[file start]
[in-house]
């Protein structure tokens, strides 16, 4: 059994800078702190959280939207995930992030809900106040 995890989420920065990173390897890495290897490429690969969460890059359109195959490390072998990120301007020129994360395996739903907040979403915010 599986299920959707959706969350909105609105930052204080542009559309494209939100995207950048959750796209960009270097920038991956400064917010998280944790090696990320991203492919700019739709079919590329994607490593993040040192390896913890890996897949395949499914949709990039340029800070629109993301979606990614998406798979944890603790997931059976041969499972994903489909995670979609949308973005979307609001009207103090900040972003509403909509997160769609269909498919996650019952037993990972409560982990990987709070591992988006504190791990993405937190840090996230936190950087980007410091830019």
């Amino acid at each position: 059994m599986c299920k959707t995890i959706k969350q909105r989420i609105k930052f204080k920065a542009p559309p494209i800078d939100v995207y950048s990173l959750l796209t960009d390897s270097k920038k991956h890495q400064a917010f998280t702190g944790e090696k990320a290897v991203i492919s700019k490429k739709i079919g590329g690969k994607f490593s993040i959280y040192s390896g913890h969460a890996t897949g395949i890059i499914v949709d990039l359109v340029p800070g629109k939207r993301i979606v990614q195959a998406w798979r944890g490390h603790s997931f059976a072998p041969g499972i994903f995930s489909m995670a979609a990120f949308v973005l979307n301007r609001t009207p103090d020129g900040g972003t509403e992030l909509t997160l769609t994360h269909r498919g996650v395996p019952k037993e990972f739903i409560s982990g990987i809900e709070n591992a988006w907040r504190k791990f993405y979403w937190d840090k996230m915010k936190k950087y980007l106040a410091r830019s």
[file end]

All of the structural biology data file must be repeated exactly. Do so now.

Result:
[in-house]
């Protein structure tokens, strides 16, 4: 059994800078702190959280939207995930992030809900106040 995890989420920065990173390897890495290897490429690969969460890059359109195959490390072998990120301007020129994360395996739903907040979403915010 599986299920959707959706969350909105609105930052204080542009559309494209939100995207950048959750796209960009270097920038991956400064917010998280944790090696990320991203492919700019739709079919590329994607490593993040040192390896913890890996897949395949499914949709990039340029800070629109993301979606990614998406798979944890603790997931059976041969499972994903489909995670979609949308973005979307609001009207103090900040972003509403909509997160769609269909498919996650019952037993990972409560982990990987709070591992988006504190791990993405937190840090996230936190950087980007410091830019």
């Amino acid at each position: 059994m599986c299920k959707t995890i959706k969350q909105r989420i609105k930052f204080k920065a542009p559309p494209i800078d939100v995207y950048s990173l959750l796209t960009d390897s270097k920038k991956h890495q400064a917010f998280t702190g944790e090696k990320a290897v991203i492919s700019k490429k739709i079919g590329g690969k994607f490593s993040i959280y040192s390896g913890h969460a890996t897949g395949i890059i499914v949709d990039l359109v340029p800070g629109k939207r993301i979606v990614q195959a998406w798979r944890g490390h603790s997931f059976a072998p041969g499972i994903f995930s489909m995670a979609a990120f949308v973005l979307n301007r609001t009207p103090d020129g900040g972003t509403e992030l909509t997160l769609t994360h269909r498919g996650v395996p019952k037993e990972f739903i409560s982990g990987i809900e709070n591992a988006w907040r504190k791990f993405y979403w937190d840090k996230m915010k936190k950087y980007l106040a410091r830019s």